It seems to have been assumed below that the main body of the land lying west of Port Totten Drive and north of Neuse Boulevard is subject to negative easements, imposed pursuant to a general plan or uniform schemé of development, which confer upon the owners of these lots reciprocal rights to prevent the use of any of them for business purposes. Humphrey v. Beall, supra; Sedberry v. Parsons, supra.
Conceding, without deciding, that such is the status of the title to the lots within this area, nevertheless decision here requires that we determine the question whether or not these easements or restrictive servitudes reach across Fort Totten Drive and attach to any part of the 7.3 acre tract. The determination of this question is dependent largely upon whether the developers of this property treated and dealt with the two areas as a single unit and intended the restrictive easements to cover both tracts, or whether the two areas were treated and dealt with- as separate,- independent units, with intent of the developers and purchasers that the restrictions imposed be limited to the area west of Fort Totten Drive and north of Neuse Boulevard. This intent is to he gathered from the terms of the covenants and related facts appearing in the chain of title. It may not be established by parol. Turner v. Glenn, supra; Davis v. Robinson, supra.
The record here discloses these crucial facts bearing on the question at hand: (1) The original map of the subdivision shows the 7.3 acre Fort Totten tract left as open acreage designated as “Jones and Meadows Land,” whereas the large area west of Fort Totten Drive and north of Neuse Boulevard is divided into streets, lots, and so forth. (2) The trust agreement executed 6 November, 1926, by the Bank as trustee stipulates in efféct that building restrictions to be directed by Fort Totten, Inc., shall be imposed on the subdivided area west of Fort Totten Drive and ribrth of Neuse Boulevard, whereas the 7.3 acre tract designated “Jones and Meadows Land” is to be conveyed as a whole or in parcels as directed by Fort Totten, Inc., with no reference being made to restrictions on this area.' (3) The printed form contract approved by Fort Totten, Inc., and úSed in selling the lots expressly recites that the designated restrictions apply “to lots west of Fort Totten Drive.” (4) The instrument dated 15 January, 1931, substituting John A. Guión as trustee in place of the defunct bank, reiterates that the lots “west of Fort Totten Drive . . .” shall contain building restrictions, and leaves the area east of the Drive to be sold as acreage, with no mention being made of restrictions. (5) On 27 November, 1937, Judge Frizzelle entered an order approving the proposed contract made by the Receiver of Fort Totten, Inc., with J. W. Ferrell Company, for the sale of the remaining lots. This contract, em,*515bracing lots in both areas, stipulates that “all lots sold to be subject to building restrictions heretofore provided for the development as contained in the conveyances heretofore made.” At the sale conducted pursuant to the contract, “B. 0. Jones, Trustee for Craven County,” became the purchaser of the entire 7.3 acre area for the price of $2,000, and the report of sale “was approved and confirmed” by Judge Harris, and the record here discloses no reference to restrictions in the order of confirmation.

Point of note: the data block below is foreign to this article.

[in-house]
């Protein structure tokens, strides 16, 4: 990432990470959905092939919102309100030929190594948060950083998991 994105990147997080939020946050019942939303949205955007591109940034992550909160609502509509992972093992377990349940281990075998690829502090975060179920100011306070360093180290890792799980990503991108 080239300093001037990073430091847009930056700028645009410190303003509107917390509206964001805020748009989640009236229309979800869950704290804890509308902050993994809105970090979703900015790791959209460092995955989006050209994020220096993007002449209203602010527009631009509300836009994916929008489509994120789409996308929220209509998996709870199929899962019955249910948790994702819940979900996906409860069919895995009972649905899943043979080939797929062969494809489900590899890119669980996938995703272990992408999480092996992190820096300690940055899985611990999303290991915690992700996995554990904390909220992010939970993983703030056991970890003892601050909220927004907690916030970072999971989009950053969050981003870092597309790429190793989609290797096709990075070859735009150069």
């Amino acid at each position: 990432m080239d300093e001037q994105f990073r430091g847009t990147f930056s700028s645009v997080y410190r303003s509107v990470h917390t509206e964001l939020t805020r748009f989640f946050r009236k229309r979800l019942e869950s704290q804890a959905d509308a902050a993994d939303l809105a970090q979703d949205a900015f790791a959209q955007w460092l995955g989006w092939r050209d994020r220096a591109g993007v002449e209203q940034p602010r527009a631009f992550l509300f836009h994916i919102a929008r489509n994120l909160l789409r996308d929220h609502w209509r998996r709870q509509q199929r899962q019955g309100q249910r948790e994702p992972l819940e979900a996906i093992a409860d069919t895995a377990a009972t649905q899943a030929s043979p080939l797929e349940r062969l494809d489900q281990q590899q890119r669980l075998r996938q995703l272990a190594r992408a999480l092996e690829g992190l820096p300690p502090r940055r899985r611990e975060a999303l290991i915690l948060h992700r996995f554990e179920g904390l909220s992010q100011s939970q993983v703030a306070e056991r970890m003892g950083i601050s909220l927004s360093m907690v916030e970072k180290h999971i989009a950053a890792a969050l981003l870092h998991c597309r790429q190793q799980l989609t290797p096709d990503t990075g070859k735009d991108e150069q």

These and other related facts disclosed by the record impel the conclusion that for restrictive use purposes the large suburban development we'st of Fort Totten Drive and north-of Neuse Boulevard was treated and dealt with by the developers and purchasers of this property as being entirely separate from the 7.3 acre Fort Totten area east of the Drive. The record effectively negatives the suggestion that the parties intended the restrictions imposed on the lots in the larger area to extend to the neighboring 7.3 acre parcel.